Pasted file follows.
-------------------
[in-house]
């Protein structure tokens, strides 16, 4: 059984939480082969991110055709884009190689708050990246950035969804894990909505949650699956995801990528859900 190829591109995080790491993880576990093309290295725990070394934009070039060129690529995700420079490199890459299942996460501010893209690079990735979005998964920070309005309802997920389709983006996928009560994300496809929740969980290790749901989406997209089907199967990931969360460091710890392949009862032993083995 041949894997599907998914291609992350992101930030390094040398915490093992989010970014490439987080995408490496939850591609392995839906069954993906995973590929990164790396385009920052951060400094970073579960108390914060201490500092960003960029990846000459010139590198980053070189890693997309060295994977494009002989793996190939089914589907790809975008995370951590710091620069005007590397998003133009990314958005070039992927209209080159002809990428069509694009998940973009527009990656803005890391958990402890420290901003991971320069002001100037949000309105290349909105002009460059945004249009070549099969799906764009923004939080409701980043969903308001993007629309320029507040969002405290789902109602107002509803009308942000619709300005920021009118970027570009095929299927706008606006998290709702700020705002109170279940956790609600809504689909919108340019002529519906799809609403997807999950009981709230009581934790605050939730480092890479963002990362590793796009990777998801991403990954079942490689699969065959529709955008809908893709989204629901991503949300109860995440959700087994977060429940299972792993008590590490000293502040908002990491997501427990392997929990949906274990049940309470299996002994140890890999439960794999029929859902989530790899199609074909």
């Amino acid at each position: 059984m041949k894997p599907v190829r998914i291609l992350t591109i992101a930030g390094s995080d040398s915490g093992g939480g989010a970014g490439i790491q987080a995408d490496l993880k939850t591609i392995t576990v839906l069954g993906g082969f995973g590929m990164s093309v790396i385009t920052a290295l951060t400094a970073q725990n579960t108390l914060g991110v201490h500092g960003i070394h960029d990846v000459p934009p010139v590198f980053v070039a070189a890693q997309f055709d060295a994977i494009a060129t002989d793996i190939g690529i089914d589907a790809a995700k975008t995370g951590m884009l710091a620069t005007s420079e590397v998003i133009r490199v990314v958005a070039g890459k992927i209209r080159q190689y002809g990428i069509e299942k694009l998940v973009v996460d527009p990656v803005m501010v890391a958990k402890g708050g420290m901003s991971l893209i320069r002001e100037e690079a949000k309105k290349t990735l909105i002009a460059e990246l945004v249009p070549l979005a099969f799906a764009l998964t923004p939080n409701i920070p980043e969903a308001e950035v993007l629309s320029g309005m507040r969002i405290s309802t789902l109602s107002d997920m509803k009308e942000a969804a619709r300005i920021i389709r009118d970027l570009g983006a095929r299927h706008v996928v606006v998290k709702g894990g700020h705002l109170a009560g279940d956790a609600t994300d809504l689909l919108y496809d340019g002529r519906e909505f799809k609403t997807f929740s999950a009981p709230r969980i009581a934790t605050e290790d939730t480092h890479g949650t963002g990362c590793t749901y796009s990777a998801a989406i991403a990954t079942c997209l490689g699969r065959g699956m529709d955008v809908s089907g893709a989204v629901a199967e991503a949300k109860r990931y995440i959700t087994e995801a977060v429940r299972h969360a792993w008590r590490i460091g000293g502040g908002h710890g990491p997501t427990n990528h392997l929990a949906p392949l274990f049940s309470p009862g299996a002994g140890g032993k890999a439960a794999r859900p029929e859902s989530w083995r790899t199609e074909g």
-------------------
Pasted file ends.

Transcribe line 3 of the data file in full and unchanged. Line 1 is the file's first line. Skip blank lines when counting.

């Amino acid at each position: 059984m041949k894997p599907v190829r998914i291609l992350t591109i992101a930030g390094s995080d040398s915490g093992g939480g989010a970014g490439i790491q987080a995408d490496l993880k939850t591609i392995t576990v839906l069954g993906g082969f995973g590929m990164s093309v790396i385009t920052a290295l951060t400094a970073q725990n579960t108390l914060g991110v201490h500092g960003i070394h960029d990846v000459p934009p010139v590198f980053v070039a070189a890693q997309f055709d060295a994977i494009a060129t002989d793996i190939g690529i089914d589907a790809a995700k975008t995370g951590m884009l710091a620069t005007s420079e590397v998003i133009r490199v990314v958005a070039g890459k992927i209209r080159q190689y002809g990428i069509e299942k694009l998940v973009v996460d527009p990656v803005m501010v890391a958990k402890g708050g420290m901003s991971l893209i320069r002001e100037e690079a949000k309105k290349t990735l909105i002009a460059e990246l945004v249009p070549l979005a099969f799906a764009l998964t923004p939080n409701i920070p980043e969903a308001e950035v993007l629309s320029g309005m507040r969002i405290s309802t789902l109602s107002d997920m509803k009308e942000a969804a619709r300005i920021i389709r009118d970027l570009g983006a095929r299927h706008v996928v606006v998290k709702g894990g700020h705002l109170a009560g279940d956790a609600t994300d809504l689909l919108y496809d340019g002529r519906e909505f799809k609403t997807f929740s999950a009981p709230r969980i009581a934790t605050e290790d939730t480092h890479g949650t963002g990362c590793t749901y796009s990777a998801a989406i991403a990954t079942c997209l490689g699969r065959g699956m529709d955008v809908s089907g893709a989204v629901a199967e991503a949300k109860r990931y995440i959700t087994e995801a977060v429940r299972h969360a792993w008590r590490i460091g000293g502040g908002h710890g990491p997501t427990n990528h392997l929990a949906p392949l274990f049940s309470p009862g299996a002994g140890g032993k890999a439960a794999r859900p029929e859902s989530w083995r790899t199609e074909g």